The Meeting with Guanyin, the Goddess of Mercy: A Case Study of Syncretism in the Hmong System of Beliefs The Meeting with Guanyin, the Goddess of Mercy A Case Study of Syncretism in the Hmong System of Beliefs

Kao-Ly Yang, Hmong, Kao-Ly Yang
Studies Journal   unpublished
The analyses of the shamanistic liturgy, the myths of creation, the funeral chants txiv xaiv, the wedding chants, zaj tshoob 2 , and the folktales (dab neeg) show that Hmong cosmology is composed of three worlds connected by the central pillar of the house, or axis mundi in the Hmong culture. The shaman would be the only live being capable of traveling back and forth, crossing a symbolic bridge, in a state of temporary disembodiment (Moréchand, 1968: 177-200; Lemoine, 1972 , Mottin, 1980) : 1.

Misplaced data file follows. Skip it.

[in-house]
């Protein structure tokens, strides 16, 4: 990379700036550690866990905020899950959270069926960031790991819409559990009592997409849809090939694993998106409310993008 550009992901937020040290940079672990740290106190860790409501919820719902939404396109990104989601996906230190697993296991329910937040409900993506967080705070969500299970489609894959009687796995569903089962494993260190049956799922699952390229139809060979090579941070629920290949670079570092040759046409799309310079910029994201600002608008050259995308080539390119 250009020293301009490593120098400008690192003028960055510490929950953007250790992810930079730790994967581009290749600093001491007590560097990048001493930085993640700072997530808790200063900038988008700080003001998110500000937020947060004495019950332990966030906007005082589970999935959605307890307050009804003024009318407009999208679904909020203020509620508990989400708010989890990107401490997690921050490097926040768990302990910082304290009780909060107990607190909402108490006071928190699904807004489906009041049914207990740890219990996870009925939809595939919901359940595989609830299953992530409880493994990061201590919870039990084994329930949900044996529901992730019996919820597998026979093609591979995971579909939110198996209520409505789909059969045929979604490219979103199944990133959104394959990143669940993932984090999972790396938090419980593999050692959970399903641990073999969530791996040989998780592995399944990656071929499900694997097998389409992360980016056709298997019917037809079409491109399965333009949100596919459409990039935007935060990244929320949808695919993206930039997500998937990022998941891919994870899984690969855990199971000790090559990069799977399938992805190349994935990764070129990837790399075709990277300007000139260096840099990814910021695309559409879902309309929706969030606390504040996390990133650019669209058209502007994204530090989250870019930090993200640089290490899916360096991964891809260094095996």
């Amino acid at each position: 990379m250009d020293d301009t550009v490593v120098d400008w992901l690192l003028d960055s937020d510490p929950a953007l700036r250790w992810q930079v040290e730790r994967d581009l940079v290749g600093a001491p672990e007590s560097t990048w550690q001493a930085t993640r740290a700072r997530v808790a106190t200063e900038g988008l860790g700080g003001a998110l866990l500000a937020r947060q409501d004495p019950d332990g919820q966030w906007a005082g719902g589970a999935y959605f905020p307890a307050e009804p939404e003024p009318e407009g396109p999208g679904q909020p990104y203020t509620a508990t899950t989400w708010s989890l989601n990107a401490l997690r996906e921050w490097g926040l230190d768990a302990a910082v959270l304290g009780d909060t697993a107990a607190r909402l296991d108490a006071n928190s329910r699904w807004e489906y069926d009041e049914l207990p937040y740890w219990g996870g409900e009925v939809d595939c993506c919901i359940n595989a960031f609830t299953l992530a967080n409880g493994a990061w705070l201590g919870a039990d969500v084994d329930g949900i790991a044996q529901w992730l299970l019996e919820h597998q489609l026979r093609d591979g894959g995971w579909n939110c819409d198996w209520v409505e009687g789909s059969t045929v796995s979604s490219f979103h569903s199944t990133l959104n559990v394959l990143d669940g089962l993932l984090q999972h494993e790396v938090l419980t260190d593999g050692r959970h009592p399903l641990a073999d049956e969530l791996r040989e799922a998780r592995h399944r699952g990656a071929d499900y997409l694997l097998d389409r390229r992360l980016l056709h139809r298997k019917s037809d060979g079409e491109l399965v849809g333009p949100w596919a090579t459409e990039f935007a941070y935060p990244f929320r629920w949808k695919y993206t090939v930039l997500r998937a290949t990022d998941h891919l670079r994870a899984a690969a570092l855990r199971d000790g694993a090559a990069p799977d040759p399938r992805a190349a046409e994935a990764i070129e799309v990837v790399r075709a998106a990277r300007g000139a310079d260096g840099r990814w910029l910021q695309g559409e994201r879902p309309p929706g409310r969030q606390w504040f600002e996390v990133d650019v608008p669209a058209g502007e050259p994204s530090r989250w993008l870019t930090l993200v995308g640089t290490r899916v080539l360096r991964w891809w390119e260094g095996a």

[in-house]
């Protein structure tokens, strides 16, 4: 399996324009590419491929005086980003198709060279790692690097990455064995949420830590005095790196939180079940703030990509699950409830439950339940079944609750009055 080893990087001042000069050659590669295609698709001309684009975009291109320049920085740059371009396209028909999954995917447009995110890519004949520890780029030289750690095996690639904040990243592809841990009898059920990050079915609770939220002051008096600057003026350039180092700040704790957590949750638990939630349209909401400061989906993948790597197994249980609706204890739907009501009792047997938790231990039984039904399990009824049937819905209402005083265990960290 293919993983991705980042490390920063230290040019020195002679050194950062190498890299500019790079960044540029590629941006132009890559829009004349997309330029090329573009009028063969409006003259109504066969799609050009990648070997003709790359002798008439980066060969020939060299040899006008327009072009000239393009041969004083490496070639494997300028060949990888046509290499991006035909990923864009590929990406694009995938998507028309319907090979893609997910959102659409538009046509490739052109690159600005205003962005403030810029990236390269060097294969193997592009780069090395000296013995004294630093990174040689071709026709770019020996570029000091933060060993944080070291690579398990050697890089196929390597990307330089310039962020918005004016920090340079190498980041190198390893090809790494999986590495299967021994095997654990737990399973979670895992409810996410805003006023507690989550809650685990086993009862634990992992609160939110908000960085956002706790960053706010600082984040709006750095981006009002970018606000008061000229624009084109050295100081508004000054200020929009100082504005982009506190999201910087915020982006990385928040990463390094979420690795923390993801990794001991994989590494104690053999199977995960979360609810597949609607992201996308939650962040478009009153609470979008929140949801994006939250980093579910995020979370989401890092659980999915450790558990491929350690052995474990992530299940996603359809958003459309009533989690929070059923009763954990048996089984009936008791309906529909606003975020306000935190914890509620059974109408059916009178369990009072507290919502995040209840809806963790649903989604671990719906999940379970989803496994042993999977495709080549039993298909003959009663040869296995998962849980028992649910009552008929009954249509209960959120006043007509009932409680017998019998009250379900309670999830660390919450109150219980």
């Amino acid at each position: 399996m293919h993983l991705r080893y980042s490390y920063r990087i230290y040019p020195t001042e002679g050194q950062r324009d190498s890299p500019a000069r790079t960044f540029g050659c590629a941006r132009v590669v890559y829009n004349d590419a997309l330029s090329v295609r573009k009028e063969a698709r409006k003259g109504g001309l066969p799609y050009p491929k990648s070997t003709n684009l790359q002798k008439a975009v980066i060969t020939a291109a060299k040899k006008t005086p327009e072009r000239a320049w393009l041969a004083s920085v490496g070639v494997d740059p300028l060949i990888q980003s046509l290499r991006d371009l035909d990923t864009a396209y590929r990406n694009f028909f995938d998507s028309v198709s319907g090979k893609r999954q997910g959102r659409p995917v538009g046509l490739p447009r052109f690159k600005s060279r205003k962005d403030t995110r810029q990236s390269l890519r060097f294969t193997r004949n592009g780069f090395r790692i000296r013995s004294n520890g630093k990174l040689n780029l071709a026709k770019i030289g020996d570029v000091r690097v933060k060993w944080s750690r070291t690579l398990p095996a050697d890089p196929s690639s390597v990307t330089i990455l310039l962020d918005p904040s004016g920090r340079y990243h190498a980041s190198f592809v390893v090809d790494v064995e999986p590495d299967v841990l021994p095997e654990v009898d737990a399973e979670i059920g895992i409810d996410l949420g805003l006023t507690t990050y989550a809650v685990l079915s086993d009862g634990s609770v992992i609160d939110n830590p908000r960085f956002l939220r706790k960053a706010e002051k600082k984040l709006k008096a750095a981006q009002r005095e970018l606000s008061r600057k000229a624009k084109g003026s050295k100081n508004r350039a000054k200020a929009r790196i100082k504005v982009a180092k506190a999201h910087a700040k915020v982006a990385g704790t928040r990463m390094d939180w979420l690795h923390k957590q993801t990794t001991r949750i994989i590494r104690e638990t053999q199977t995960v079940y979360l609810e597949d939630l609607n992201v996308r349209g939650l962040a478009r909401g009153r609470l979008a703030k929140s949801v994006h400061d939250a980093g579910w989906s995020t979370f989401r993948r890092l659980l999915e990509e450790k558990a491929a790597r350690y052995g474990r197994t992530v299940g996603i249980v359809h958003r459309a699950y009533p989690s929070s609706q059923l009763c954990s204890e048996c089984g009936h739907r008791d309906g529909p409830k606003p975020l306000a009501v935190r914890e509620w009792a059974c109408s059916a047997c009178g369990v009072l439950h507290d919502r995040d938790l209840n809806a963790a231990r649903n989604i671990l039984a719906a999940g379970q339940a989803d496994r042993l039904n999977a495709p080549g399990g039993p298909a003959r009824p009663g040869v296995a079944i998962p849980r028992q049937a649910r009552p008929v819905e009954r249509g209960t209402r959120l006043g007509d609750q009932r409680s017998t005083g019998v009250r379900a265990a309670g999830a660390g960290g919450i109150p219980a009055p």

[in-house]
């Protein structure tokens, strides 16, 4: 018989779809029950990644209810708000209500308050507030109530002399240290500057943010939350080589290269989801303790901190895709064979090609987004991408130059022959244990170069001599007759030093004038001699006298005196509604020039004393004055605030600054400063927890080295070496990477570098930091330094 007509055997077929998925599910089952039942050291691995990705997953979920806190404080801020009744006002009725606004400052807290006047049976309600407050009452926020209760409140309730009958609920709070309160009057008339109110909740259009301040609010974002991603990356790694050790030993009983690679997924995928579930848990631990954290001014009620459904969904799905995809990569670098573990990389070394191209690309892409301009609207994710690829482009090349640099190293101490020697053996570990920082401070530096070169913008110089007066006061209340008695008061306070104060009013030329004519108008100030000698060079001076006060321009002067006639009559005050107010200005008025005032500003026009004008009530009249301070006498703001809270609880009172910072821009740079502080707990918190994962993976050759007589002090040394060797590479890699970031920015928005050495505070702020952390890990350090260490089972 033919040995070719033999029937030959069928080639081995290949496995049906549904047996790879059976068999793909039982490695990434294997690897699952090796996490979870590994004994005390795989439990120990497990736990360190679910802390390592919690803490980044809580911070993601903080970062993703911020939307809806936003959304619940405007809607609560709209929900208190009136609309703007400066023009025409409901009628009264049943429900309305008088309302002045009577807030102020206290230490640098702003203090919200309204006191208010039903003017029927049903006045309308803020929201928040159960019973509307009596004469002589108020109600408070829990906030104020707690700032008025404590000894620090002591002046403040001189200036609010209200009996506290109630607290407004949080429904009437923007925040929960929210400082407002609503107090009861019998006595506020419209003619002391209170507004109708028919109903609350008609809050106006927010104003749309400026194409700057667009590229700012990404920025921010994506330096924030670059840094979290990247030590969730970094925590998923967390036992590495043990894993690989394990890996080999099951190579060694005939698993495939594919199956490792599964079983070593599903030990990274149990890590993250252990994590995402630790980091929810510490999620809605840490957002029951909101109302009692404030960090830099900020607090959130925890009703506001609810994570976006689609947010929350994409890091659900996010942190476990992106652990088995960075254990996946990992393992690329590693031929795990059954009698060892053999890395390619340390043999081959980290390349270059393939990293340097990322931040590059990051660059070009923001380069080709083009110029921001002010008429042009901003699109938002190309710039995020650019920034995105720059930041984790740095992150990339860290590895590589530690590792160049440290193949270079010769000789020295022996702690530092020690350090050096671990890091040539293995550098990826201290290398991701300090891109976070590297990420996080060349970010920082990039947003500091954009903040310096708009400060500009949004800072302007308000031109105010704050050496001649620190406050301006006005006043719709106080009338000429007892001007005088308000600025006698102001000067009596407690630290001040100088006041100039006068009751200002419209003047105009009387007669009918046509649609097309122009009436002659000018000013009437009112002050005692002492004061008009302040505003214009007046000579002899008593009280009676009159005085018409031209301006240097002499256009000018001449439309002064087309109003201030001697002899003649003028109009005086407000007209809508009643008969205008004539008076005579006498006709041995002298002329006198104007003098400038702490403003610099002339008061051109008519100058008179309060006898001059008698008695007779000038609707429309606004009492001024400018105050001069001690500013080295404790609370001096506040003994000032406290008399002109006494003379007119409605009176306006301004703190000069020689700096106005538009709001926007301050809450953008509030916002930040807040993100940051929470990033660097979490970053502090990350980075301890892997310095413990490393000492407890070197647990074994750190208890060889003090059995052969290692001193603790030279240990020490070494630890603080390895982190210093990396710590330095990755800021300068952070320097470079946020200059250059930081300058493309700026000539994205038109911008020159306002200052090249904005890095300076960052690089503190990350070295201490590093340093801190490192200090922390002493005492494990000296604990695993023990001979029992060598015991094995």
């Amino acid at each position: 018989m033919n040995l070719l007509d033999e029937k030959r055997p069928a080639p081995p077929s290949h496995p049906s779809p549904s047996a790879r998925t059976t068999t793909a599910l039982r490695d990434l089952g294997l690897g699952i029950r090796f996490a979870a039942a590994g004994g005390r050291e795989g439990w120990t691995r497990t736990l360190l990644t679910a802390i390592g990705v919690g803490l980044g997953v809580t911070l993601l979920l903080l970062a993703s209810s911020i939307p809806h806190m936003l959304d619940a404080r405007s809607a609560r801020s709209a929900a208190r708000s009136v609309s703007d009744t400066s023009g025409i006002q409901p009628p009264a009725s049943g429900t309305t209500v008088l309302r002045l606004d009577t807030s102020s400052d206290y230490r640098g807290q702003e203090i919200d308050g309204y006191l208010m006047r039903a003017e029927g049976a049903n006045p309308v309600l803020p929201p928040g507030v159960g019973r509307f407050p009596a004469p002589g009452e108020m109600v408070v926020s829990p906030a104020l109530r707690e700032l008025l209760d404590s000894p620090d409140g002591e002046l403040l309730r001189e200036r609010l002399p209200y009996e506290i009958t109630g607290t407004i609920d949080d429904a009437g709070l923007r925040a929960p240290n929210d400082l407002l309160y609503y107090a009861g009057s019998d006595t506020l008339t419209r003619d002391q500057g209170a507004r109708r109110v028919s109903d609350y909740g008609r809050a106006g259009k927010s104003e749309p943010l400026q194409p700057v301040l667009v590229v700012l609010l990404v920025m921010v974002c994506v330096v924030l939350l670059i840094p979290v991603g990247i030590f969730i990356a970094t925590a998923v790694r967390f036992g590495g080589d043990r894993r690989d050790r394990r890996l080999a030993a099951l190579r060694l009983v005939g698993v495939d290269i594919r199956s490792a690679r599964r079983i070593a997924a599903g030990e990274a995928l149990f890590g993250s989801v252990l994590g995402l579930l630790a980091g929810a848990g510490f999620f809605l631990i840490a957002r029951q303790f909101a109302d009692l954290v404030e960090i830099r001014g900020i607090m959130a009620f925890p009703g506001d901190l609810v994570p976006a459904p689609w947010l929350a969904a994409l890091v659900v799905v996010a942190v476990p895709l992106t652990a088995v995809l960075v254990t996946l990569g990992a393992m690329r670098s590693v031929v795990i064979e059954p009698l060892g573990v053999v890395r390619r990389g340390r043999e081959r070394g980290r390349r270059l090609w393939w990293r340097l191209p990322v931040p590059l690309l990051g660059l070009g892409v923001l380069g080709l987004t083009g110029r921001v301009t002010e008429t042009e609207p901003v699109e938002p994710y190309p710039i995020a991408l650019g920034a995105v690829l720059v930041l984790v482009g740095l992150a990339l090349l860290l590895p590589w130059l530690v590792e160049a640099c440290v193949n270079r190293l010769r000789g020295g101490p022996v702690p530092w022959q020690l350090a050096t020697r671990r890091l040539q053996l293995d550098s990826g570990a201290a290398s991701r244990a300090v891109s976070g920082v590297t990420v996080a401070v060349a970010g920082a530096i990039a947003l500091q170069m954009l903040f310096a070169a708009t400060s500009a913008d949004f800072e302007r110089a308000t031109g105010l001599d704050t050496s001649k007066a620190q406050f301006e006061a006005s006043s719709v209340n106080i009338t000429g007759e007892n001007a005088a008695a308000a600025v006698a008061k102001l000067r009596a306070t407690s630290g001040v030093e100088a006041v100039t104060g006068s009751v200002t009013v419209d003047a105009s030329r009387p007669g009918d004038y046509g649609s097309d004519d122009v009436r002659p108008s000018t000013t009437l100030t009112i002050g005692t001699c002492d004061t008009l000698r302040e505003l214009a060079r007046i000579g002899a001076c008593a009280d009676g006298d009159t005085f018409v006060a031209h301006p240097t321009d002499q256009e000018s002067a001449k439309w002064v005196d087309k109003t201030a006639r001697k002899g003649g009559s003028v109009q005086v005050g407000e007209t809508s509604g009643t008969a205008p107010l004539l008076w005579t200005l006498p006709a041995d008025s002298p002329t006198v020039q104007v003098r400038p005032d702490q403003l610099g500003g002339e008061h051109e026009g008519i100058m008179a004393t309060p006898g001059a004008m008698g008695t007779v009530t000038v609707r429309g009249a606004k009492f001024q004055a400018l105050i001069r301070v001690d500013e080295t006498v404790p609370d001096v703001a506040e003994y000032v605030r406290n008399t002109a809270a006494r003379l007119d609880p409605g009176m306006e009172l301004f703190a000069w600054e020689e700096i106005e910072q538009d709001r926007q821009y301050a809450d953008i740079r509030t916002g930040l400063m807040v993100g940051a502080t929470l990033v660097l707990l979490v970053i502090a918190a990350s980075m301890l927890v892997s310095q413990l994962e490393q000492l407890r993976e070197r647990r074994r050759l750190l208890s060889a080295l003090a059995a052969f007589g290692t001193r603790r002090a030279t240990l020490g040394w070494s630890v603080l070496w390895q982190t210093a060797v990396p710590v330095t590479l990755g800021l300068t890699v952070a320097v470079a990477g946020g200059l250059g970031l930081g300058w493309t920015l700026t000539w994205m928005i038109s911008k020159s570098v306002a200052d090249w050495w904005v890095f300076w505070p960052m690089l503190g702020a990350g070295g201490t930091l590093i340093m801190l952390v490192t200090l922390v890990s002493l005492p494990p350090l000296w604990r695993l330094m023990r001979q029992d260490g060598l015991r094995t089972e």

more » ... he World of the Above is situated in the sky where reside the supernatural beings such as Shao (Saub) "The One Who Knows Everything", Chee Yee (Siv Yis), the first shaman, the couple Gaodjoua 3 (Nkauj Ntsuab) and SheeNah (Sis Nab), celestial beings such as Lady Kaying (Niam Nkauj Kab Yeeb), and God (Ntuj) the creator. The celestial world is the reflection of the human world with the same types of places, people, needs, etc. 2. The World of the Middle, e.g. the Earth, is where human beings (neeg), and good and bad spirits or genii (dab) and ghosts (dab 4 ) co-live. Among the good/domesticated genii (dab nyeg), there are the shamanistic genii, domestic genii or tutelary spirit protectors of the house. Outside the house, there are supernatural genii who are not always bad in intent (dab qus), guardians and inhabitants of the surroundings such as the spirits of the river (dab dej), of the forest (dab hav zoov) and of the mountain and valley (dab roob dab hav).